DANCE

Atlantic Steps
Saturday, 7 p.m.
Berklee Performance Center
136 Mass. Ave., Boston
$20-$35, 617-747-2261
www.berkleebpc.com

Those with a surplus of St. Patrick’s Day spirit from last weekend should check out this touring adaptation of the popular Irish show “Fuaim Chonamara,” which traces the history of the “sean-nós” dance tradition, Ireland’s oldest and the progenitor of modern step dance. It stars celebrated sean-nós dancer Brian Cunningham and his family as well as Boston-based dancer Kieran Jordan.

MUSIC

All-Wagner Program
Thursday through Tuesday
Symphony Hall
301 Mass. Ave., Boston
$30-$110, 888-266-1200
www.bso.org

Italian conductor Daniele Gatti leads the Boston Symphony Orchestra, featuring mezzo-soprano Michelle DeYoung, through a some of German composer Richard Wagner’s greatest operatic hits, including selections from “Götterdämmerung,” “Tannhäuser,” “Parsifal,” “Lohengrin,” and “Tristan und Isold.” Had Wagner been a lesser composer, his reputation may not have survived its association with Nazism, but great art tends to make its own case.

Jonathan Bliss
Friday, 8 p.m.
Jordan Hall
30 Gainsborough St., Boston
$35-$75, 617-482-6661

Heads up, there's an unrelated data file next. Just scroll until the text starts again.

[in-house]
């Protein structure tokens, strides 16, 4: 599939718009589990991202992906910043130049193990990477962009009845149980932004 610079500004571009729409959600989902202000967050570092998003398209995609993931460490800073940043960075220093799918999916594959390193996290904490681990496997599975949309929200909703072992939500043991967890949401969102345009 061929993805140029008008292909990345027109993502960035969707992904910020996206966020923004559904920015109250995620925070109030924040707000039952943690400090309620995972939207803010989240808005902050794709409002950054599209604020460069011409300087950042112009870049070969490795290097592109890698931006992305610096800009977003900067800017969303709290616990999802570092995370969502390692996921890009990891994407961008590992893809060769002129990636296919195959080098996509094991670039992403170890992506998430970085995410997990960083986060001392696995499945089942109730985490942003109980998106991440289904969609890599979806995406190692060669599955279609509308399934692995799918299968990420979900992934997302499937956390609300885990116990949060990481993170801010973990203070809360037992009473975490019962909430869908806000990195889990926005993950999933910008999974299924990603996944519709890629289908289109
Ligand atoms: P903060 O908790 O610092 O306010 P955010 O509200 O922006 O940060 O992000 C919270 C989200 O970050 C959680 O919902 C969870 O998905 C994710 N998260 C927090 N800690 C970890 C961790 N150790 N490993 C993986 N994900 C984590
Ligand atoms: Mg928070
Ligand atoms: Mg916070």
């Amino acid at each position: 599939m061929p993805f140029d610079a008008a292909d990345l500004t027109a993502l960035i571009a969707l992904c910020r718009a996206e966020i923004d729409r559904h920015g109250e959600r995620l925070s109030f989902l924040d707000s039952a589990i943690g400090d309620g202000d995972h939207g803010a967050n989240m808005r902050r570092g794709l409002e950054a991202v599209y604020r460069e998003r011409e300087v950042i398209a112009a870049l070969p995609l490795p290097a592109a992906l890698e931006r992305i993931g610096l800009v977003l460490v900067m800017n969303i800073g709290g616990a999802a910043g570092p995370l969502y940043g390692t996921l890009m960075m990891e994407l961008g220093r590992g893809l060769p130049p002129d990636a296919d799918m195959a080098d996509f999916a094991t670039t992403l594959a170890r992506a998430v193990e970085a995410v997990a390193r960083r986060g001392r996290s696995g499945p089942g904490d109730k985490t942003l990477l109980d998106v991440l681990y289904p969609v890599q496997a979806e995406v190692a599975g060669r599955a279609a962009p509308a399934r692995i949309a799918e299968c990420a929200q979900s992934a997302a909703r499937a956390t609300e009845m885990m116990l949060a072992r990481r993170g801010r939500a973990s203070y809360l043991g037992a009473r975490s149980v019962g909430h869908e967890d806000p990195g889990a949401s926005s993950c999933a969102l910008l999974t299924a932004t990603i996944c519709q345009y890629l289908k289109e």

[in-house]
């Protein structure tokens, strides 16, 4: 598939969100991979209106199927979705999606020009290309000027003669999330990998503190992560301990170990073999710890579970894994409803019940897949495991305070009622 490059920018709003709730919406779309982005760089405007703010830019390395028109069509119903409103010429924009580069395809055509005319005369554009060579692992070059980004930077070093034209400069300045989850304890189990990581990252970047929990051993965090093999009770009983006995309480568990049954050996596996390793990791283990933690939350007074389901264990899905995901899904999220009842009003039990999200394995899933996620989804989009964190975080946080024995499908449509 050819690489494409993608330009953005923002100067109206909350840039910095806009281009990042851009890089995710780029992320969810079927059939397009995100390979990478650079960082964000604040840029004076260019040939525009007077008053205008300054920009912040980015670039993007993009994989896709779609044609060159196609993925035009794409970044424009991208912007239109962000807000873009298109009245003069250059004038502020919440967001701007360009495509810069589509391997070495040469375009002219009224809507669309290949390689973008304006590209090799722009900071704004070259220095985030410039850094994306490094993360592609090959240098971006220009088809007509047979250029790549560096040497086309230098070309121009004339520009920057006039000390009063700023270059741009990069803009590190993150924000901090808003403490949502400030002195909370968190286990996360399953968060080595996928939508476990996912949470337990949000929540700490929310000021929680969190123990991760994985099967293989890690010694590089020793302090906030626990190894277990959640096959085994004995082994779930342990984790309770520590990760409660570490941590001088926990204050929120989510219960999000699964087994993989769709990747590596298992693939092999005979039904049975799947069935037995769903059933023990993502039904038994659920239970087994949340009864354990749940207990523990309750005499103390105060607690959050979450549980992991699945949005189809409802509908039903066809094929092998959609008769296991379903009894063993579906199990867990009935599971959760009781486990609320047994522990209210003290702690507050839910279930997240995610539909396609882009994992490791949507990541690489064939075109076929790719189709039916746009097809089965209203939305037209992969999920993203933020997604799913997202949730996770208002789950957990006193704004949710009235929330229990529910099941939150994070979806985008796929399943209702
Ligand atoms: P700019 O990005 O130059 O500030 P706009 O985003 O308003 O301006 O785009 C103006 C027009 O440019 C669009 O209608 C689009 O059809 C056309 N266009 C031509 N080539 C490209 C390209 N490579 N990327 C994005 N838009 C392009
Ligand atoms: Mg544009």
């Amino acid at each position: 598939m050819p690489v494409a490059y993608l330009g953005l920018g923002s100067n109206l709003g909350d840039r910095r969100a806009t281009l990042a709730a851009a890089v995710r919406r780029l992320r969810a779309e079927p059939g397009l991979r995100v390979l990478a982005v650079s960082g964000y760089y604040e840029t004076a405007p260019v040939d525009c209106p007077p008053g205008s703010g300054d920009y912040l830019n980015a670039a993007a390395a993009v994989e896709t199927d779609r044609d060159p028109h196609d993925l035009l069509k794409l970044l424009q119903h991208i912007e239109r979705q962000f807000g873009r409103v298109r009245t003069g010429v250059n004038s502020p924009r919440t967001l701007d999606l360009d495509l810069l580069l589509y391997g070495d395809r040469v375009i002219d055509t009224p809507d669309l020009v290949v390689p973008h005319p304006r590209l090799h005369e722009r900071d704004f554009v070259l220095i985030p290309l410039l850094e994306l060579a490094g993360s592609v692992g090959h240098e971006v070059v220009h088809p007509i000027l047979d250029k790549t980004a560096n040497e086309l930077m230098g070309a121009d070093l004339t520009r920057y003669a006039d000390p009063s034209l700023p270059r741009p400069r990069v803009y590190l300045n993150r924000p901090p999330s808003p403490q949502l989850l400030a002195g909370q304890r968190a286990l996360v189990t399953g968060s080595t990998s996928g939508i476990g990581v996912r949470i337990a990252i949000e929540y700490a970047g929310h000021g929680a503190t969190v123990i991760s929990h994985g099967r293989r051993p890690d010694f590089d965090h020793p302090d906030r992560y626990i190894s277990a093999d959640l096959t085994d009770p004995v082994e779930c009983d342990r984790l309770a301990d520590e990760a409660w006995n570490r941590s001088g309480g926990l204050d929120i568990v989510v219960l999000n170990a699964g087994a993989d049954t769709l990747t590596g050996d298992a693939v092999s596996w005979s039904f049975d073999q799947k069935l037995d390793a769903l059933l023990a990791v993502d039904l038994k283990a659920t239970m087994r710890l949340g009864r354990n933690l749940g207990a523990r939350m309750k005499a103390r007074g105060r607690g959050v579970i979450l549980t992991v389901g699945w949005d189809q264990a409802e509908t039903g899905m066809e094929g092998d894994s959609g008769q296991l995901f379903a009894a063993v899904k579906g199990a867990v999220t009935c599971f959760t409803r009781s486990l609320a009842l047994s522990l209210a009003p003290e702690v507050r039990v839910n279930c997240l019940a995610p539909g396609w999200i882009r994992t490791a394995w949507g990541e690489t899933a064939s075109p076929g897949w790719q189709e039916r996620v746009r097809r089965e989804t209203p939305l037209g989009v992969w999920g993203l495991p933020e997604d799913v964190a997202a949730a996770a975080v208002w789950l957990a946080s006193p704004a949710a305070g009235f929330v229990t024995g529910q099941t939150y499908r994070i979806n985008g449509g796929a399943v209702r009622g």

www.celebrityseries.org

However it may seem, genius never just pops out of the aether. With this idea in mind, pianist Jonathan Bliss will present “Schumann: Under the Influence,” the goal of which, in his words, is “to ‘place’ Schumann—to view him not as just a happy accident, but a central and incredibly important figure in the history of music.”

The Seduction of a Lady
Monday, 7:30 p.m.
Boston University Concert Hall
855 Commonwealth Ave., Boston
Free, 949-294-6416
www.bu.edu/cfa

This one act comic opera by Richard Wargo is based on “The Seduction” from Neil Simon’s “The Good Doctor,” in turn based on a Chekov tale. Peter Semyonych, an expert Don Juan, demonstrates his technique by pretending to ignore Irena while singing her praises to her husband Nicky, who parrots it back to Irena, charming her to no end. Devious, eh?

BOOKS

Joyce Carol Oates
Wednesday, 6 p.m.
Coolidge Corner Theatre
290 Harvard St., Brookline
$28, 617-566-6660
www.brooklinebooksmith.com

Highbrow literary types often dismiss the horror genre, but they make an exception for Joyce Carol Oates. Granted, she’s not strictly a horror writer, and when she is it’s rarely just for shock value. Her latest effort, “The Accursed,” uses creepy supernatural events to explore the hypocrisy of early 20th century “progressives” who turned a conveniently blind eye to racial injustice.

PERFORMANCE

Big Apple Circus
Tuesday through May 12
City Hall Plaza
1 City Hall Plaza, Boston
$25-$100, 800-922-3772
www.bigapplecircus.org

The Big Apple Circus returns to town, this time with a show called “Legendarium”. It’s a fitting name, since each element of the classic circus is legendary in its own right. With no seat more than 50 feet from the stage, you’re guaranteed a killer view of the endless array of eye-popping aerial stunts, whacky clown hijinks and impressive animal feats.